Format

Send to

Choose Destination
J Immunol. 2018 Aug 1;201(3):861-873. doi: 10.4049/jimmunol.1701717. Epub 2018 Jun 27.

Anti-Insulin B Cells Are Poised for Antigen Presentation in Type 1 Diabetes.

Author information

1
Division of Pediatric Endocrinology, Department of Pediatrics, Vanderbilt University Medical Center, Nashville, TN 37232.
2
Department of Pathology, Microbiology, and Immunology, Vanderbilt University, Nashville, TN 37232; and.
3
Division of Rheumatology and Immunology, Department of Medicine, Vanderbilt University, Nashville, TN 37232.
4
Department of Pathology, Microbiology, and Immunology, Vanderbilt University, Nashville, TN 37232; and james.w.thomas@vumc.org.

Abstract

Early breaches in B cell tolerance are central to type 1 diabetes progression in mouse and man. Conventional BCR transgenic mouse models (VH125.Tg NOD) reveal the power of B cell specificity to drive disease as APCs. However, in conventional fixed IgM models, comprehensive assessment of B cell development is limited. To provide more accurate insight into the developmental and functional fates of anti-insulin B cells, we generated a new NOD model (VH125SDNOD) in which anti-insulin VDJH125 is targeted to the IgH chain locus to generate a small (1-2%) population of class switch-competent insulin-binding B cells. Tracking of this rare population in a polyclonal repertoire reveals that anti-insulin B cells are preferentially skewed into marginal zone and late transitional subsets known to have increased sensitivity to proinflammatory signals. Additionally, IL-10 production, characteristic of regulatory B cell subsets, is increased. In contrast to conventional models, class switch-competent anti-insulin B cells proliferate normally in response to mitogenic stimuli but remain functionally silent for insulin autoantibody production. Diabetes development is accelerated, which demonstrates the power of anti-insulin B cells to exacerbate disease without differentiation into Ab-forming or plasma cells. Autoreactive T cell responses in VH125SDNOD mice are not restricted to insulin autoantigens, as evidenced by increased IFN-γ production to a broad array of diabetes-associated epitopes. Together, these results independently validate the pathogenic role of anti-insulin B cells in type 1 diabetes, underscore their diverse developmental fates, and demonstrate the pathologic potential of coupling a critical β cell specificity to predominantly proinflammatory Ag-presenting B cell subsets.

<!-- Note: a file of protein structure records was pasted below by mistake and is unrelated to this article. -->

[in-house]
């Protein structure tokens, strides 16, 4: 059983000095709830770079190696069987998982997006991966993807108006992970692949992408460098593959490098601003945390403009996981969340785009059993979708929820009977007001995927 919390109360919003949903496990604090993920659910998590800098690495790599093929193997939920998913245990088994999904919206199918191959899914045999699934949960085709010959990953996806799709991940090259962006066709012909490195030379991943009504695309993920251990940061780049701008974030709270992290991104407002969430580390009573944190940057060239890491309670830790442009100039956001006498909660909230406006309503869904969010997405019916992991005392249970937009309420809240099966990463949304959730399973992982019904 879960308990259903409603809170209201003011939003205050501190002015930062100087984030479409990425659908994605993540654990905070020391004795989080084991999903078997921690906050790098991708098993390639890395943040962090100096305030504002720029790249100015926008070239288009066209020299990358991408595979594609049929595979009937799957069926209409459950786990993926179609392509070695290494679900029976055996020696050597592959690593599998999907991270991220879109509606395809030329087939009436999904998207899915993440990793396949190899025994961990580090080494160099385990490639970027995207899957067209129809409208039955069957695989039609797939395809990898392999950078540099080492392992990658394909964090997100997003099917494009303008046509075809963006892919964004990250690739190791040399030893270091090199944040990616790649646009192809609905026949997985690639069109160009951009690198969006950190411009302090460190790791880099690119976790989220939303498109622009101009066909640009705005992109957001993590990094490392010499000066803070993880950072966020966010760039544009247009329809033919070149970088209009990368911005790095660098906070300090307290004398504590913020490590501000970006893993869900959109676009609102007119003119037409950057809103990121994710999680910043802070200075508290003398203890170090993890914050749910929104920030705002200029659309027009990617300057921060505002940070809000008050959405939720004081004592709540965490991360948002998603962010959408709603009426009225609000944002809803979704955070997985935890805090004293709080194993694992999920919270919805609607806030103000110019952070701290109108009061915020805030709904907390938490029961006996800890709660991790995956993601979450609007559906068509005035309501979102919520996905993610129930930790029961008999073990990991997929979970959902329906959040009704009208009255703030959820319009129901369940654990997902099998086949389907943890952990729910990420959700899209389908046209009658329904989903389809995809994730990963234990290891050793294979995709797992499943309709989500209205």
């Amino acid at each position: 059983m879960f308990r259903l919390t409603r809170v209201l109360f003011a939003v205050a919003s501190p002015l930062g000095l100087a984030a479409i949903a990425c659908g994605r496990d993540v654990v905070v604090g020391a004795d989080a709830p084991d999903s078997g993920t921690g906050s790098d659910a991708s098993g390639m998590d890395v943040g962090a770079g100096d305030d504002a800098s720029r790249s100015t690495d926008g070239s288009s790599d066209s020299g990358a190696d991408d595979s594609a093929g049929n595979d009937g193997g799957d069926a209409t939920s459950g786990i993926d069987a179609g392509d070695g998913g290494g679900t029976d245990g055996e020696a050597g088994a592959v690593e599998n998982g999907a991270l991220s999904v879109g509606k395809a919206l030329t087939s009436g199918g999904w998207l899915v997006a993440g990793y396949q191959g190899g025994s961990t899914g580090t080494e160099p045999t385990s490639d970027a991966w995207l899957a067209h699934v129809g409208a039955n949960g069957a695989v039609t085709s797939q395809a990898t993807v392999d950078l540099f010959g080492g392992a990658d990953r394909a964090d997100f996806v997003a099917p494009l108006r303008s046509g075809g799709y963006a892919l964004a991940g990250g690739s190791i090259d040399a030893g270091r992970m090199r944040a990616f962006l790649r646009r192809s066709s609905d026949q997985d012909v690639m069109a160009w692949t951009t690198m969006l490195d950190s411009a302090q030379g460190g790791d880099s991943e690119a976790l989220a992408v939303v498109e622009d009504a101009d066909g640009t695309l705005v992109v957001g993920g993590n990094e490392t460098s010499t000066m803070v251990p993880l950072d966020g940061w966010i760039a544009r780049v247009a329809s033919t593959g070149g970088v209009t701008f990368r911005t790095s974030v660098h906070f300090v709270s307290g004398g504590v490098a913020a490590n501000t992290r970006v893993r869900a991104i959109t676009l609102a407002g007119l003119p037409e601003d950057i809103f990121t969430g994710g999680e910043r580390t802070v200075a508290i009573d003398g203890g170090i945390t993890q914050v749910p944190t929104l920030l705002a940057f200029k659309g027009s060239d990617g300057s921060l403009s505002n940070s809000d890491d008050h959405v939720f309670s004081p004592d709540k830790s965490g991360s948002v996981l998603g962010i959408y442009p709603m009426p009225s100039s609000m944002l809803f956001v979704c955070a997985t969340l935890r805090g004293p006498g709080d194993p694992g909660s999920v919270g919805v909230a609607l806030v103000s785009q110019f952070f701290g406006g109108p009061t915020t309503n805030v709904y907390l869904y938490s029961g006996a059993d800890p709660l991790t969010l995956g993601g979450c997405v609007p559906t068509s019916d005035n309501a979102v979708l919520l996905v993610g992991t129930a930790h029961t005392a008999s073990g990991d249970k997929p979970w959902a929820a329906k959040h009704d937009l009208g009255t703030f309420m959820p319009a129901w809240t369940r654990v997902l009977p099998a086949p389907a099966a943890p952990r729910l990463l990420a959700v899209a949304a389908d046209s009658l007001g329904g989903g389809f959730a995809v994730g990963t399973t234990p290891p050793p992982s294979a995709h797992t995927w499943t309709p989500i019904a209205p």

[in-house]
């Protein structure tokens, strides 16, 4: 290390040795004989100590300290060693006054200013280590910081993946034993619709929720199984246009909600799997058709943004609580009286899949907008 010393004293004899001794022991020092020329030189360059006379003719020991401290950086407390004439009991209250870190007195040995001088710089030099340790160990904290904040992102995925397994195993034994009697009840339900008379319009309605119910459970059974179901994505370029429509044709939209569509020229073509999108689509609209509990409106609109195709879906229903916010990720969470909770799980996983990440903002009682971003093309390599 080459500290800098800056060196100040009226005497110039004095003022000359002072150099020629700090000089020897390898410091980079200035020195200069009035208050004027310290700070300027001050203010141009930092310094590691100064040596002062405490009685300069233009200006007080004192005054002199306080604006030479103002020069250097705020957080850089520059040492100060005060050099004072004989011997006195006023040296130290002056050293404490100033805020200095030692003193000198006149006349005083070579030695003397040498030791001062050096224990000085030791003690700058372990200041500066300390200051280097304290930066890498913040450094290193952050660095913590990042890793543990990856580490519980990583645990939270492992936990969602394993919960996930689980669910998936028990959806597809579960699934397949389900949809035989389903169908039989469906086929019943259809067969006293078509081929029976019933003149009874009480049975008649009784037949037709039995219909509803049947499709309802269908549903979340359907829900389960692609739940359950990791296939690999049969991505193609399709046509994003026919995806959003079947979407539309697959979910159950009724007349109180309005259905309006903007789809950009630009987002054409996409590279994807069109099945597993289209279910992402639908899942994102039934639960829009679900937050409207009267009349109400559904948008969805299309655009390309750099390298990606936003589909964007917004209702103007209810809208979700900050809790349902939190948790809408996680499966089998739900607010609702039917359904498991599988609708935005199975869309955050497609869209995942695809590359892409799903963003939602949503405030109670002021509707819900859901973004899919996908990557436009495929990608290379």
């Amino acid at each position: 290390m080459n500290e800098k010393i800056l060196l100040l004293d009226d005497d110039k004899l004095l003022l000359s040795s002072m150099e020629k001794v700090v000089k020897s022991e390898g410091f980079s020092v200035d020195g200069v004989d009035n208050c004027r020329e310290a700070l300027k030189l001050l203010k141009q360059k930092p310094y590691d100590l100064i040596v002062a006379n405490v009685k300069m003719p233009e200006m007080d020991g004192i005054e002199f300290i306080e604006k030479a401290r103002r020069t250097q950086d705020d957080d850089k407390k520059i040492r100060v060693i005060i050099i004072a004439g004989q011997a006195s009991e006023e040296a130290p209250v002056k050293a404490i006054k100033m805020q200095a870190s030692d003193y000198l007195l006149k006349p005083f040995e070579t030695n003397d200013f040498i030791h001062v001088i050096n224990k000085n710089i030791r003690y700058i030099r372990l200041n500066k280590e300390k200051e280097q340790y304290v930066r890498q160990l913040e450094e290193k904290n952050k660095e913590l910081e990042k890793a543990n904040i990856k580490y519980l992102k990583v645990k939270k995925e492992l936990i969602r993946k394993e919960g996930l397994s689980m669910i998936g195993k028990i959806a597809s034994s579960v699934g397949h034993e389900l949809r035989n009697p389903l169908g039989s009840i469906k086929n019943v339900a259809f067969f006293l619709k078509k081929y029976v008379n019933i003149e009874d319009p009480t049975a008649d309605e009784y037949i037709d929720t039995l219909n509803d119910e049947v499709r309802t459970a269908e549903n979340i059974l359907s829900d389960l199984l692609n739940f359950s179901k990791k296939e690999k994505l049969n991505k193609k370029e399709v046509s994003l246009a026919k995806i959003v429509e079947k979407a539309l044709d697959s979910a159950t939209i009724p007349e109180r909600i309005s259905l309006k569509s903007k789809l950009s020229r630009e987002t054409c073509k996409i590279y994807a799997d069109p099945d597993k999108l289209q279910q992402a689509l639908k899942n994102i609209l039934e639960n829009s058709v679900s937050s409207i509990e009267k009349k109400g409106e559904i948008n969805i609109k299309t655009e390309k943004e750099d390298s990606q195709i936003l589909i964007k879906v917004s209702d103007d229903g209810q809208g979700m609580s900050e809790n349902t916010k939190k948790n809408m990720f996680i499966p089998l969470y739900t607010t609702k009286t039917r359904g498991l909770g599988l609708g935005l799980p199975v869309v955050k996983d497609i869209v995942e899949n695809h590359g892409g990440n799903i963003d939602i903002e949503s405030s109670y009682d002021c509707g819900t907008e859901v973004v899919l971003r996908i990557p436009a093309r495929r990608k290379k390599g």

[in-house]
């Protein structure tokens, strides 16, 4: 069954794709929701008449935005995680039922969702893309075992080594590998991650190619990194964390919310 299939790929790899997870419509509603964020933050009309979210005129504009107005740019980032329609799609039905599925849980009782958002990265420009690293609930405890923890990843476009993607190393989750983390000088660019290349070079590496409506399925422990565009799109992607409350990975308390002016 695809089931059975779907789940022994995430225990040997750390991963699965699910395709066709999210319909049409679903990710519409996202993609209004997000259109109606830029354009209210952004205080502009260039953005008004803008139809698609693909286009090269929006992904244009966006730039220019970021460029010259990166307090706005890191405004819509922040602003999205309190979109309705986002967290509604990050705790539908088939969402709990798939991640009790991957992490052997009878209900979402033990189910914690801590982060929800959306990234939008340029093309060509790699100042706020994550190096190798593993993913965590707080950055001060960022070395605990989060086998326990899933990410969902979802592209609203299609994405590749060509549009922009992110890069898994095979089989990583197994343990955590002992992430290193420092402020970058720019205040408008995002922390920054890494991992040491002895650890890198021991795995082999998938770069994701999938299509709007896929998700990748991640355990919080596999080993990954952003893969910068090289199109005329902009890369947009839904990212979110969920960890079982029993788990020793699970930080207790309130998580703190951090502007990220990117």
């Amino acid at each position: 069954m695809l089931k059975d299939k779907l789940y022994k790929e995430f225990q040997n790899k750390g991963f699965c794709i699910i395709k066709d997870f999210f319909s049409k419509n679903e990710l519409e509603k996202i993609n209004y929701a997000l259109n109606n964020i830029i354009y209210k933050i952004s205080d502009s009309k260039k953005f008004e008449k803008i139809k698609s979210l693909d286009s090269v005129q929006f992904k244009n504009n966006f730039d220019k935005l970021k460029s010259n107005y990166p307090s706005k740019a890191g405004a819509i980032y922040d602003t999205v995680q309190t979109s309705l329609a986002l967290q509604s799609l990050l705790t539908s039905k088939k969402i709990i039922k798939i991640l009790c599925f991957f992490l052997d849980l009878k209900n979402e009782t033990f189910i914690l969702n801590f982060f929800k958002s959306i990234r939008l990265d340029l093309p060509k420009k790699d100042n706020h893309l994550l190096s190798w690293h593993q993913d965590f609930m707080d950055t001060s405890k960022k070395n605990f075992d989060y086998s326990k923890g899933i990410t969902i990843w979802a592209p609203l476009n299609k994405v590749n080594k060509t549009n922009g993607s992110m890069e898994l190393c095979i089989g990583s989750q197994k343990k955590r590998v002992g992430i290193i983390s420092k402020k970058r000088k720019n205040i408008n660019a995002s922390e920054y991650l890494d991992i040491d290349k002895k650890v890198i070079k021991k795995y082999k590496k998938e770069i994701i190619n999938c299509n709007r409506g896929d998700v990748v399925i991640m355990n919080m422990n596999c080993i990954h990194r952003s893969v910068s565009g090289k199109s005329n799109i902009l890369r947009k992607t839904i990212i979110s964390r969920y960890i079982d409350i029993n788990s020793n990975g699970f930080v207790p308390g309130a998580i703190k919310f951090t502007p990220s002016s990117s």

PMID:
29950508
DOI:
10.4049/jimmunol.1701717
[Indexed for MEDLINE]

Supplemental Content

Full text links

Icon for HighWire
Loading ...
Support Center